In the meantime, you have started your online job-seeker onslaught. Your wife and family are informed that you are not to be disturbed, except at mealtimes, while you continue to trawl the net for ‘the perfect job’.
For the first time in your life you are able to accurately calculate the time it takes to load a ‘Monster Jobs’ job page to within a nano-second. After three days without shaving and consuming double-digit coffees you conclude that you have ‘done the net’. Conservatively you have registered with over ninety head-hunters, twenty-seven online jobs boards, forty-two self-help groups including iCanWork4U at http://www.icanwork4u.com In rapid time, you have sent your now newly-edited resume to over three hundred employers in two days. You are bursting with confidence. The radio were right. There are thousands of jobs out there, and one of them is yours.
Anger – Your routine is set. 7am rise. Get children to school. Buy the paper, scan the headlines, then straight to the jobs section. Home by 8.45am to wait for the postman. You wait every morning, even the mornings you know there is no postal delivery, looking for the anticipated flood of enthusiastic replies. You wonder if there is any chance that there is a postal strike on, that you haven’t heard of? Heck, you don’t even get junk mail. There must be something wrong! You go down to the post office to see if there is a bundle of mail for you that your postman overlooked. No luck, but you do notice the clerk is hovering over his panic button and seems to be edging to the exit door. You catch yourself looking furtively at the CC TV cameras in the post office.
At home, you wait by the PC, which you have moved downstairs to the hall-way, so that you can observe the your post-box, land-line phone, mobile phone and email without moving. You make more coffee. The dog needs walking, the grass needs cutting and the kids have to be picked up from school, but there is always one more resume to send out, one more job posting to look at online, one more head-hunter calling at 3pm to interview you for ‘her files’. You are so busy you forget to pick up the kids. You get a phone call from the school. Your wife is less than understanding.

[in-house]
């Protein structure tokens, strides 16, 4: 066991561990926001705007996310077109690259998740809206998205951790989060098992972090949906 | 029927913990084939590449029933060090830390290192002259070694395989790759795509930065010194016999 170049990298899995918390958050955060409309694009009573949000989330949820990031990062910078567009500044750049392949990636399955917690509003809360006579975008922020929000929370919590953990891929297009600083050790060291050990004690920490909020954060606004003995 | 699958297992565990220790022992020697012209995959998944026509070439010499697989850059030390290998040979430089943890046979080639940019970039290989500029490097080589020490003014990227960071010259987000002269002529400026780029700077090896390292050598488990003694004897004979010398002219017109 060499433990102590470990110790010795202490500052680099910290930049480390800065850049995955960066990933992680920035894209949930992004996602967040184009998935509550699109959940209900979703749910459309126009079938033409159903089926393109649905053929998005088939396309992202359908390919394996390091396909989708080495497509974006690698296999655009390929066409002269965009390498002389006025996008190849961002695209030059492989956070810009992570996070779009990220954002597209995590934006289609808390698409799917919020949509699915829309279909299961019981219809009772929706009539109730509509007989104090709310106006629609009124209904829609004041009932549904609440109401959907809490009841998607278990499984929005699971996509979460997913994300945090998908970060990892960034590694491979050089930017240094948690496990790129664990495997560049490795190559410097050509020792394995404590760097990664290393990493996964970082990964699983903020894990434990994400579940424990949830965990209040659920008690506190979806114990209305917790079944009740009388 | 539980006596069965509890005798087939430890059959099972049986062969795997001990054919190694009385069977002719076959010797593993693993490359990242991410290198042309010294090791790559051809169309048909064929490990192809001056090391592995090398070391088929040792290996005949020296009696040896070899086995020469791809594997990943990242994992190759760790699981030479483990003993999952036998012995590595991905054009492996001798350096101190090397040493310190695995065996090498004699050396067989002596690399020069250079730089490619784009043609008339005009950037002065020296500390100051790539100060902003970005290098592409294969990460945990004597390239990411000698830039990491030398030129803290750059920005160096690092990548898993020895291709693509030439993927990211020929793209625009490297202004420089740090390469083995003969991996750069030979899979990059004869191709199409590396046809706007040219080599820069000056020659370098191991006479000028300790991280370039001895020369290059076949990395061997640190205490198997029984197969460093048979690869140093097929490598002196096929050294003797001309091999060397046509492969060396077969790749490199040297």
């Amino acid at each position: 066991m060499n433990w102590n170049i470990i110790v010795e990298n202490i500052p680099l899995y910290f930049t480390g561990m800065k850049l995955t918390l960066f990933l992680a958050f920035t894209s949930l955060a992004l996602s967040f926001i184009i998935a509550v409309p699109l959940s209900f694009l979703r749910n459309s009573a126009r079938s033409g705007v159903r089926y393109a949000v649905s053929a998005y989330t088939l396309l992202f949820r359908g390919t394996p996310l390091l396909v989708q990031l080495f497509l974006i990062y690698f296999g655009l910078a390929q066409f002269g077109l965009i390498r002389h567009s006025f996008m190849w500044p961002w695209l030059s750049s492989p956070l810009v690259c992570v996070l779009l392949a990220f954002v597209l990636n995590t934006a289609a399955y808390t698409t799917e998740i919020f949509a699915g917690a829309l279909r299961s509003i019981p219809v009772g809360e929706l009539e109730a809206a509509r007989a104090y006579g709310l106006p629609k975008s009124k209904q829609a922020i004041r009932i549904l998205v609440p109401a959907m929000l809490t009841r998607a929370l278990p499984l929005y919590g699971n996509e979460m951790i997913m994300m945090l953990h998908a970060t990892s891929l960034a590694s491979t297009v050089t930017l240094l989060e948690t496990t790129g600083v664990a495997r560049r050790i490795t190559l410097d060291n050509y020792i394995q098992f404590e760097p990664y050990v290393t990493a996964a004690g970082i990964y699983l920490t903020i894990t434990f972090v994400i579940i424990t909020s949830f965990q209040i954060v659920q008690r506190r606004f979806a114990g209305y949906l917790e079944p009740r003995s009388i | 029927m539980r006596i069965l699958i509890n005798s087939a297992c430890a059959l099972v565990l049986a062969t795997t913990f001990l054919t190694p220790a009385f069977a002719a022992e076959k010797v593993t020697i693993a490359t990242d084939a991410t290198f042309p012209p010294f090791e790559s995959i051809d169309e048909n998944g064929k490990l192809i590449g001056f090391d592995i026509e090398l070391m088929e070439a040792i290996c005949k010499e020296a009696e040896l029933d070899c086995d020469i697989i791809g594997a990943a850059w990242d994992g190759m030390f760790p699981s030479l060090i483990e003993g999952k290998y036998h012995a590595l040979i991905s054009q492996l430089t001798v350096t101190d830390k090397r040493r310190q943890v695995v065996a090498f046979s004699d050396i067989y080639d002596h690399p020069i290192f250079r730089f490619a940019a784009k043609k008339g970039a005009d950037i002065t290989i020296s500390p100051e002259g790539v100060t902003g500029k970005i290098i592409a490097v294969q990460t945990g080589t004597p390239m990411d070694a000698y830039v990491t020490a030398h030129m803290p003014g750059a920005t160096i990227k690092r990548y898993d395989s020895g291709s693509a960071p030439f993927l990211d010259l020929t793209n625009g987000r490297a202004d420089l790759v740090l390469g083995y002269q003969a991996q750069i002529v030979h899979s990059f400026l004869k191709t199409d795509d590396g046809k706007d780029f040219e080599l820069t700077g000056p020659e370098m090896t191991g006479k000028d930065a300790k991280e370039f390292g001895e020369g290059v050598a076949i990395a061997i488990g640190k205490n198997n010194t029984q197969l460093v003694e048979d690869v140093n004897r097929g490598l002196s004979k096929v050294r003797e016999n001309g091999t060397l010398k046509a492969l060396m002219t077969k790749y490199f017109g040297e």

The frustration is building. The questions are damming up in your head. Why isn’t the phone ringing? Maybe it’s dead? You call it from your land-line. Why is the postman avoiding my house? Jeez, What is wrong with this internet connection? It would be faster walking to the FAS office than trying to log onto their website. Does anyone answer emails anymore. The voice-prompts at the Dole office have changed, you can never get a live person. What is wrong with this country? You are now on a one-man quest for a job, to the denial of all else. Isolation is your middle name! You are totally consumed, focussed on only one goal. Get a Job.
You begin to put on weight. You avoid the pub, settling instead for the lower-priced wine in the ‘offie’. You are cranky. You are depressed. Everyone else around you is concerned, but you don’t even notice. Your frustration is beginning to turn to anger. Your anger has no vent valve. You know something is wrong when your bank-statement comes in the post. You are in overdraft! You know this is not working. You need to re-evaluate your work expectation. You need to relax too, but you cannot while the stress builds, and builds. Something’s gotta give! (that’s the next post).